Risks from low levels of radiation are generally assessed with the Linear No Threshold (LNT) theory. This theory states that the risks of cancer are in direct proportion to the amount of exposure, even for very small exposures. This methodology of risk assessment is supported by a series of reports called the BEIR reports: Biological Effects of Ionizing Radiation. BEIR I through BEIR VII....
Researchers with the U.S. Department of Energy (DOE)’s Lawrence Berkeley National Laboratory (Berkeley Lab), through a combination of time-lapse live imaging and mathematical modelling of a special line of human breast cells, have found evidence to suggest that for low dose levels of ionizing radiation, cancer risks may not be directly proportional to dose. This contradicts the standard model for predicting biological damage from ionizing radiation – the linear-no-threshold hypothesis or LNT – which holds that risk is directly proportional to dose at all levels of irradiation.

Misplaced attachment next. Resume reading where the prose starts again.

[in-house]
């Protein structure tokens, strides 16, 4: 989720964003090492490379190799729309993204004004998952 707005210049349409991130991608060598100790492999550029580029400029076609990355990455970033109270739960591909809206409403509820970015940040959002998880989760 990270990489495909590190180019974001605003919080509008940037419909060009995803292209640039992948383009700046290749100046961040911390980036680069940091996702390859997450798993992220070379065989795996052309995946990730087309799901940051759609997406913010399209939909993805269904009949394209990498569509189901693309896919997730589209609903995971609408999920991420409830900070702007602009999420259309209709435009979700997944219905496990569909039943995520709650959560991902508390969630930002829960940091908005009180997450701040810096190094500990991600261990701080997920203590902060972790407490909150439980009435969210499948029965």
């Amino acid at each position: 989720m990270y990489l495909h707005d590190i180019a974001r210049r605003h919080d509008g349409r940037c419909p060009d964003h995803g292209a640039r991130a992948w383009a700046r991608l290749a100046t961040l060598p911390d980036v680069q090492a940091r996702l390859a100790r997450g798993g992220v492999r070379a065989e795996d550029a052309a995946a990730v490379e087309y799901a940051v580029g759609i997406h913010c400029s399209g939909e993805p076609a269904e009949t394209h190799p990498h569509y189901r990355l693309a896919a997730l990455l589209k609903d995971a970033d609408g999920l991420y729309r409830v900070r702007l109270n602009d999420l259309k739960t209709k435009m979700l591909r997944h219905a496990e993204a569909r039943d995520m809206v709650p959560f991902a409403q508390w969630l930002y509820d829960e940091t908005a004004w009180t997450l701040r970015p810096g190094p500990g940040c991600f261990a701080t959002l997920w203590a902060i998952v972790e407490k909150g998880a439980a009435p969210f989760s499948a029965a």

The research is analogous to pointing out that: BEIR says that if 100 aspirins taken at once is lethal, and 100 men each take one aspirin apiece--one of those men is going to die. That would be a linear response to low dosage aspirin consumption.
Now where does this leave the Japanese Government's decision to the evacuation of the entire population of an exclusion zone, when: Fourteen elderly Japanese died during the evacuation, as a direct result of their bus trips, problems with IVs and hydration, etc..
More to the point, was their decision driven by the outlandish rantings of anti-nuclear campaigners - if so, both groups should acknowledge direct responsibility for those deaths.